Development in the end is all about people. How these two states will perform will depend very much on their people’s development, which means that education and reskilling policies will have to have a qualitative and quantitative improvement.

One should dwell less on the past than on the future. According to the Sabah.Leap Long-term Strategic Action Plan 2035 briefing by the state economic planning unit (EPU), the state’s vision is that “by 2035, the people of Sabah will lead productive and meaningful lives in harmony with nature, conserving it for future generations and supported by a vibrant and sustainable economy”. This is not only bold but highly commendable. Indeed, the vision fits in very well with the dictum of “People, Planet and Profits” that the World Bank saw as the need for a sustainable, green and equitable economy.

Indeed, the Sabah.Leap Report even laid out a road map to 2035 on how to position the state as the “Greenest Place in Asia”. This is not an empty boast. Sabah sits on one of the largest oil and gas reserves in Malaysia, has huge biodiversity with 58% still under forest cover, rich marine resources and 75% of Malaysia’s coral reefs. The state is the largest crude palm oil producer in Malaysia, largest cocoa bean producer and also aquaculture producer. With 42 ethnic groups, Sabah also has cultural diversity that is the centre of its tourist attractions.

Thus, the real barrier to success is not vision but execution. The report actually laid out the “must-haves” for implementation, including attracting investments, building talents, security, infrastructure, government efficiency, environmental protection and state leadership.

Herein lies the difference between success and unfulfilled potential. Visions, policies and goals are only project “hopes”. To paraphrase the inventor Thomas Edison, there is no inspiration without perspiration. Execution is truly hard work, and it is all about the people. Harvard strategy guru Michael Porter said that most strategy plans end up as proposals, because without execution, nothing is delivered.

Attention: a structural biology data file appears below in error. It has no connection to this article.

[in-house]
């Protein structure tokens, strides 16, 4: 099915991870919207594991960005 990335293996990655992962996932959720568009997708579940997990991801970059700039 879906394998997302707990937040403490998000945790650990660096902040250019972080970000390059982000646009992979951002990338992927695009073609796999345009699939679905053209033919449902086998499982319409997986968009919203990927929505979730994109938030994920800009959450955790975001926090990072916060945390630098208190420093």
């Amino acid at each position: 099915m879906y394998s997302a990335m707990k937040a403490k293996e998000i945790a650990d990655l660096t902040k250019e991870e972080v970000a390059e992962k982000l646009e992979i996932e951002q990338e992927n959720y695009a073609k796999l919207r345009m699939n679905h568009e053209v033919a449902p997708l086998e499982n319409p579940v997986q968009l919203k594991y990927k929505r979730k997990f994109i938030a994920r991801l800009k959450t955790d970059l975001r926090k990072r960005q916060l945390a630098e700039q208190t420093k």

Strategy is all about identifying what is unique about your company or state, and delivering unique value for all stakeholders. To do this properly, you need to prioritise what can be achieved and what cannot be done. “Picking low hanging fruits” is a cop-out. The best leaders (not just in government, but any company or non-profit group) do the toughest stuff first.

As Harvard Regulatory Professor, Malcolm Sparrow, put it succinctly, “Pick important problems, fix them and tell everyone.” Once visions like ESG (environmental, social and governance) goals are set, we should concentrate on SEG (strategy, execution and governance). Sabah has so much natural and people diversity, located in the heart of Asean and within flying time of all the top cities in Asia, that it is well placed to grasp the opportunities created by the current pandemic crisis. Latecomers can be first-movers.

The beauty of the internet is that training can be done online and anywhere in the world. We no longer have to build world-class universities, but we can build local training and vocational schools that teach coding, creativity and entrepreneurship. Funding for green projects is now available, not just from official sources, but from charitable foundations thay only need trusted institutions that can deliver what they promise.

Allow me to give a simple example. Palm oil companies are now points of anger for ESG activists who recommend to banks and investment funds not to touch these companies. But if they were to switch their strategies towards planting rubber, coffee, cocoa and tropic hardwoods, replenishing the forest cover and biodiversity as well as becoming sources of carbon capture, they will be at the cutting edge of green projects.

Why can’t such replanting be financed by a seven-year sukuk at low interest rates, with an equity kicker after seven years, when the rubber trees generate income from not just rubber but also wood sales?

All these require people and talent, which are today available worldwide. This is exactly what tech platforms do — matching supply and demand.

All crises provide huge opportunities to make change and lead the change, rather than follow. Sabah and Sarawak are green states with huge cultural assets and biodiversity that should be treasured, not just in Malaysia but globally.

The real challenge for Malaysia is not to create dreams, but to realise them. As one techie said, don’t just talk about the future, make it today.


Tan Sri Datuk Seri Panglima Andrew Sheng was educated in Sabah College, Kota Kinabalu